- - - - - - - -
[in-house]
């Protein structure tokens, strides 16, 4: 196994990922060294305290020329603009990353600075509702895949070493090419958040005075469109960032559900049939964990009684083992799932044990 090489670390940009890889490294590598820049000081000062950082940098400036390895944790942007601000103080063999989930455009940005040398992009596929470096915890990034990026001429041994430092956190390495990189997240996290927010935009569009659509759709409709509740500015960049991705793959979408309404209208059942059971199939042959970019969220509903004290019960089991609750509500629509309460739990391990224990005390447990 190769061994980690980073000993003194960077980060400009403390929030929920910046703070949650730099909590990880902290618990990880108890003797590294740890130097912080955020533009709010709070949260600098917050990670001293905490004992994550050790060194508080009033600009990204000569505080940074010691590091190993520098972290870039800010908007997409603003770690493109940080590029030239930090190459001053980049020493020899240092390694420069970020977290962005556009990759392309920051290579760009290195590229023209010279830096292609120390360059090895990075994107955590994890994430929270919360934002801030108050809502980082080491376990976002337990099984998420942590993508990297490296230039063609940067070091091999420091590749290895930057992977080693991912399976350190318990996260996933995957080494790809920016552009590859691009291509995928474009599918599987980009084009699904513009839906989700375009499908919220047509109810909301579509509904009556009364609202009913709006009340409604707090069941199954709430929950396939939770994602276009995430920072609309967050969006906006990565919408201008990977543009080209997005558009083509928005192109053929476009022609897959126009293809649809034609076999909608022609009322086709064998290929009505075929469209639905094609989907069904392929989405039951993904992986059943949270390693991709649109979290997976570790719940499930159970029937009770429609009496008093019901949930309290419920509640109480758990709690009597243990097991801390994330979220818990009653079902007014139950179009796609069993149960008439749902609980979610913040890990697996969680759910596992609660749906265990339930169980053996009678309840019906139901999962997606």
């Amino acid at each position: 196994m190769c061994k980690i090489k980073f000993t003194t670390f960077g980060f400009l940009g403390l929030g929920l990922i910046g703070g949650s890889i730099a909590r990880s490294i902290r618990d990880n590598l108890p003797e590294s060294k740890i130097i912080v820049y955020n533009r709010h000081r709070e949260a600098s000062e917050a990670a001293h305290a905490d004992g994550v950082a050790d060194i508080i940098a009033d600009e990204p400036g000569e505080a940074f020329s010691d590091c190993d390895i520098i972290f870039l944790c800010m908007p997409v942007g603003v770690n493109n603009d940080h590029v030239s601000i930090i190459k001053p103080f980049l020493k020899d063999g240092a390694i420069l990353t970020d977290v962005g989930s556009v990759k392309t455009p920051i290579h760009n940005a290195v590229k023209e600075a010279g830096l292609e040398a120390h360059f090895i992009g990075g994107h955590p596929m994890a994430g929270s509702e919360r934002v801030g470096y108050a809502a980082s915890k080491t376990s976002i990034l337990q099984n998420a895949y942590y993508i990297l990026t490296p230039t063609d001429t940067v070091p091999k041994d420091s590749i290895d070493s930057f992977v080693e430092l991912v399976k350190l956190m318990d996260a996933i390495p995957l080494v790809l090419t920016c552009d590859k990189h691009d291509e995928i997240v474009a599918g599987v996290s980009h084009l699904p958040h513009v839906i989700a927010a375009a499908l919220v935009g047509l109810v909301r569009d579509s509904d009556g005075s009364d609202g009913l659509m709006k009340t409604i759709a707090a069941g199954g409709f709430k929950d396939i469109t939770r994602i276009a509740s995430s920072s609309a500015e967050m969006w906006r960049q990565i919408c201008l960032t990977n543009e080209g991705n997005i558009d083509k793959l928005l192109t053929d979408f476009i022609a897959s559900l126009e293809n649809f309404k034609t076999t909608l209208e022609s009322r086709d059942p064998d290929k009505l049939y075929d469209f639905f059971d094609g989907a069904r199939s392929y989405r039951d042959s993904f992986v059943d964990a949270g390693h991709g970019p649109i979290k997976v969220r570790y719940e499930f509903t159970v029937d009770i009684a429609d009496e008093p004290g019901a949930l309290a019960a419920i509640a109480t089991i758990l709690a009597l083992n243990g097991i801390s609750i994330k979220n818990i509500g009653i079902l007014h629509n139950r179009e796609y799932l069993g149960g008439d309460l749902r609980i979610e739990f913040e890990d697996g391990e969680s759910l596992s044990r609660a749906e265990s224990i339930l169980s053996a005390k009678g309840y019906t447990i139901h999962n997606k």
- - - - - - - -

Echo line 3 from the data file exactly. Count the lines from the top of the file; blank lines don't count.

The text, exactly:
């Amino acid at each position: 196994m190769c061994k980690i090489k980073f000993t003194t670390f960077g980060f400009l940009g403390l929030g929920l990922i910046g703070g949650s890889i730099a909590r990880s490294i902290r618990d990880n590598l108890p003797e590294s060294k740890i130097i912080v820049y955020n533009r709010h000081r709070e949260a600098s000062e917050a990670a001293h305290a905490d004992g994550v950082a050790d060194i508080i940098a009033d600009e990204p400036g000569e505080a940074f020329s010691d590091c190993d390895i520098i972290f870039l944790c800010m908007p997409v942007g603003v770690n493109n603009d940080h590029v030239s601000i930090i190459k001053p103080f980049l020493k020899d063999g240092a390694i420069l990353t970020d977290v962005g989930s556009v990759k392309t455009p920051i290579h760009n940005a290195v590229k023209e600075a010279g830096l292609e040398a120390h360059f090895i992009g990075g994107h955590p596929m994890a994430g929270s509702e919360r934002v801030g470096y108050a809502a980082s915890k080491t376990s976002i990034l337990q099984n998420a895949y942590y993508i990297l990026t490296p230039t063609d001429t940067v070091p091999k041994d420091s590749i290895d070493s930057f992977v080693e430092l991912v399976k350190l956190m318990d996260a996933i390495p995957l080494v790809l090419t920016c552009d590859k990189h691009d291509e995928i997240v474009a599918g599987v996290s980009h084009l699904p958040h513009v839906i989700a927010a375009a499908l919220v935009g047509l109810v909301r569009d579509s509904d009556g005075s009364d609202g009913l659509m709006k009340t409604i759709a707090a069941g199954g409709f709430k929950d396939i469109t939770r994602i276009a509740s995430s920072s609309a500015e967050m969006w906006r960049q990565i919408c201008l960032t990977n543009e080209g991705n997005i558009d083509k793959l928005l192109t053929d979408f476009i022609a897959s559900l126009e293809n649809f309404k034609t076999t909608l209208e022609s009322r086709d059942p064998d290929k009505l049939y075929d469209f639905f059971d094609g989907a069904r199939s392929y989405r039951d042959s993904f992986v059943d964990a949270g390693h991709g970019p649109i979290k997976v969220r570790y719940e499930f509903t159970v029937d009770i009684a429609d009496e008093p004290g019901a949930l309290a019960a419920i509640a109480t089991i758990l709690a009597l083992n243990g097991i801390s609750i994330k979220n818990i509500g009653i079902l007014h629509n139950r179009e796609y799932l069993g149960g008439d309460l749902r609980i979610e739990f913040e890990d697996g391990e969680s759910l596992s044990r609660a749906e265990s224990i339930l169980s053996a005390k009678g309840y019906t447990i139901h999962n997606k």